Wo has a post up criticising my views on conceptual disagreement. I won’t summarise the complaint, because you can head over there for that. Instead a few quick responses.
First, I think this passage contains a mistaken step. (See his post for the explanation of the numbering.)
Note that reason (5) probably collapses into reason (4) if ideal rationality suffices to find out which classes are natural to what degree. At any rate, (5) is covered by (4) together with (3) if ideal rationality and sufficient information about our world in principle suffice to know facts about naturalness. So if (5) is really meant to be an additional explanation, degrees of naturalness must be neither a priori knowable nor a posteriori knowable: they must be altogether unknowable.
I agree with the first two sentences, but not the third. And here’s why. I think that ideal rationality does not guarantee knowledge of facts about naturalness, especially when we’re dealing with moral concepts. But that does not mean those facts are not knowable. It just means that failure to know them is not a failure of rationality. If the concepts are moral concepts, it might be a moral failing.
Let’s go back to the case that motivates a lot of this. A and B disagree about whether in a particular thought-experiment, what C does is right or wrong. I claim that facts about what the moral concepts really are, facts that are partially constituted by facts about naturalness, are relevant to determining who’s right here and who’s wrong. Let’s say A, who thinks what C does is wrong, is herself wrong and B is right. I claim A can be wrong despite knowing all the relevant facts and being perfectly rational if A lacks appropriate moral insight – a failing I don’t think is comfortably described as a failure of rationality. (Though see Michael Smith for a contrasting view.) That doesn’t mean that B can’t know that what C does is right. Moral insight might increase knowledge without, I think, lack of moral insight, or distorted moral ‘sight’ being a failure of rationality.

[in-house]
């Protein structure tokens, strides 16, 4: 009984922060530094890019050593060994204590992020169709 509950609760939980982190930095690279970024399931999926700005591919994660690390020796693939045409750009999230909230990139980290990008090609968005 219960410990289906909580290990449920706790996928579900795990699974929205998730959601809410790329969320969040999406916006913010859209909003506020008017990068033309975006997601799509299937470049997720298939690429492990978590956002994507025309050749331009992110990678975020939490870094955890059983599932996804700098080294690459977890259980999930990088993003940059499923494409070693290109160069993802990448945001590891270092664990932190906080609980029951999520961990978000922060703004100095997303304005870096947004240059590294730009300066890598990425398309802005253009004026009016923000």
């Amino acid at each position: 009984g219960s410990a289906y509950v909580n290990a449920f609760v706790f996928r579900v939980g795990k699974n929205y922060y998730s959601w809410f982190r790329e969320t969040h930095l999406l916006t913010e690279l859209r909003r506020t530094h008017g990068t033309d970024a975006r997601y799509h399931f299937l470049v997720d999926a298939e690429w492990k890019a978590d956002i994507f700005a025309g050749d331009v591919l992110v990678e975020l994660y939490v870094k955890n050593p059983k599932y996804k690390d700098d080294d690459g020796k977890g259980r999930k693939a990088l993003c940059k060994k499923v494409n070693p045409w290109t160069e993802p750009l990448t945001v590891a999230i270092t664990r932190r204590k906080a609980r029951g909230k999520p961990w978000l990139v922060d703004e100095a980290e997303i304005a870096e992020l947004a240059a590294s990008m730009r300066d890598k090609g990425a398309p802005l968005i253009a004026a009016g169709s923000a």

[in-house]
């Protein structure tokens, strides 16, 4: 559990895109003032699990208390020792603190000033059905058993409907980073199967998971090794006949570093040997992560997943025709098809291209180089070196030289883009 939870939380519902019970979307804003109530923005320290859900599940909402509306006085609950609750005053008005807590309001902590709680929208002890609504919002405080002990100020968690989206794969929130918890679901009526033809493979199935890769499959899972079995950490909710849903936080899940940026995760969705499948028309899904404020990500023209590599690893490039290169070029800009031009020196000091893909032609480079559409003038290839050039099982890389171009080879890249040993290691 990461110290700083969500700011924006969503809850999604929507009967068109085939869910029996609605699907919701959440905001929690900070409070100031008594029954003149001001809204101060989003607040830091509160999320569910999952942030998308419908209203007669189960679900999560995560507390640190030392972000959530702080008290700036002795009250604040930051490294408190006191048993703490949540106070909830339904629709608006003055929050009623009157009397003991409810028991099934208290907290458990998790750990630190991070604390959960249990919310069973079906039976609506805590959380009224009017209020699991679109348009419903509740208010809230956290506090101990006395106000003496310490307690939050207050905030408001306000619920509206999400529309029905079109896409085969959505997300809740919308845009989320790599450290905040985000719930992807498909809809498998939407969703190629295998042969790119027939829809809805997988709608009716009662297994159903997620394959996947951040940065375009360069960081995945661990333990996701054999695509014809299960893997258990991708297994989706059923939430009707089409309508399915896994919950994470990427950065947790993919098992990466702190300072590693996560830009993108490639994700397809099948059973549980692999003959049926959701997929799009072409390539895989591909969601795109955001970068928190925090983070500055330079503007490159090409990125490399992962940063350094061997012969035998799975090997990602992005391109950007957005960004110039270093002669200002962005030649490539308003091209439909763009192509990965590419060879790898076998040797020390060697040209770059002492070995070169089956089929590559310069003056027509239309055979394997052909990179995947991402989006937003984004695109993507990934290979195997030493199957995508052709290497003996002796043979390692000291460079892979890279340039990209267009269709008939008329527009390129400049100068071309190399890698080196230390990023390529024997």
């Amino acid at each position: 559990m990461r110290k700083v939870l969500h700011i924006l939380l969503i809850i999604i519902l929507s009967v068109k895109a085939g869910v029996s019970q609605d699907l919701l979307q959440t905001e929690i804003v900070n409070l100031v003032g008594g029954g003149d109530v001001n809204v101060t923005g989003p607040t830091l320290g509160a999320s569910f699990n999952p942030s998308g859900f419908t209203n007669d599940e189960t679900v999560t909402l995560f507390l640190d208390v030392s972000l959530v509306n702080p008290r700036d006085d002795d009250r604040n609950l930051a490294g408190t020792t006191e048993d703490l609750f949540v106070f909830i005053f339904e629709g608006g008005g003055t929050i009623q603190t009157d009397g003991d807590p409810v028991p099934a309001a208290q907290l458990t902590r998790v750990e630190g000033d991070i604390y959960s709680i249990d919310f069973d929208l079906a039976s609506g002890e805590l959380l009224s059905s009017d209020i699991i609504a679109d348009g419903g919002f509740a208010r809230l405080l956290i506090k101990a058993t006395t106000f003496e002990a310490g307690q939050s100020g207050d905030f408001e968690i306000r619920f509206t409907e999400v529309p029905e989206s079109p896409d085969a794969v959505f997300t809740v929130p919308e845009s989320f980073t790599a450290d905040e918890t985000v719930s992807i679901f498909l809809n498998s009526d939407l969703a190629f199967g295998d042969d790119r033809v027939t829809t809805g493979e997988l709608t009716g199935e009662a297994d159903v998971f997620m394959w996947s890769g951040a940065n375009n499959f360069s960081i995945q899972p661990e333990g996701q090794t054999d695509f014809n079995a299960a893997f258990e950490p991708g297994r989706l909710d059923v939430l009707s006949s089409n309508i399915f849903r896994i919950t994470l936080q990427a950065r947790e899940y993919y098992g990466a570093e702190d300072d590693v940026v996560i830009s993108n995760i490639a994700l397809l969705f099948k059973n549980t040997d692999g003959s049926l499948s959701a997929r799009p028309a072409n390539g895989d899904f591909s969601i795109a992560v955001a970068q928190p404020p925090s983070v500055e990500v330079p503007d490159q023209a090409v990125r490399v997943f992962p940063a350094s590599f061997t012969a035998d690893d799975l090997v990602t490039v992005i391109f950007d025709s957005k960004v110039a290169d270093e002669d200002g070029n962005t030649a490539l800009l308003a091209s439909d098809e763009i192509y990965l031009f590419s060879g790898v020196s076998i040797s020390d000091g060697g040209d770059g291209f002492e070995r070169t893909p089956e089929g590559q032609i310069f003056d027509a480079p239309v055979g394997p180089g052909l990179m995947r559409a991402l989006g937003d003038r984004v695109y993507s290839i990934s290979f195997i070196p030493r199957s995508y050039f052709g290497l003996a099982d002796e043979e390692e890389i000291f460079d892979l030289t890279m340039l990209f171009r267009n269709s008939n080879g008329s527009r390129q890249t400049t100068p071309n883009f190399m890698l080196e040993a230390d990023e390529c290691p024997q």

There’s a parallel here to philosophy of mind. You don’t want to endorse the following cheap argument for mysterianism. Lots of smart people disagree about consciousness. In all probability they will keep disagreeing. Therefore the facts about consciousness are unknowable. The problem, of course, is that even if perfectly rational people disagree, it might still be the case that, due in effect to epistemic luck, the one’s who are right know the true story. That’s the same as what I think is going on in ethics.
Even if my theory needed semantic inscrutability, I don’t think it would be as bad as Wo makes it out to be, for three reasons.
First, the epistemic theory of vagueness needs exactly the kind of semantic inscrutability that my theory allegedly does, and it seems that’s not an objection to the epistemic theory of vagueness. The best objections, I think (and this is going to be a partisan observation) are to the underlying metaphysics behind the epistemic theory, not to its epistemology.
Second, the example involving “cat” Wo gives seems uncomfortably similar to examples like “fish” where we have let facts about naturalness override pre-theoretical intuitions. The benefit of having terms lock onto stable kinds is a communicative benefit, so it can override intuitions. (It is possibly important here that although natural kinds do not impress themselves so vividly on the mind that all rational persons are aware of them, they are scrutable. So maybe this just amounts to the main point.)
Third, the example Wo gives just about has to be underdescribed because of Kripkenstein worries. I think that unless we use naturalness in our theory of menal content, in which case the worries about scrutability for linguistic content that Wo raises will reappear for mental content, then it is just impossible to have intuitions about all possible cases. In which case a predicate, which unless classical semantics is on holiday applies or doesn’t apply in every case, can’t match intuitions about 100% of cases. So I’m not sure how to really understand Wo’s case, and all the ways I have of understanding it involve appeals back to naturalness.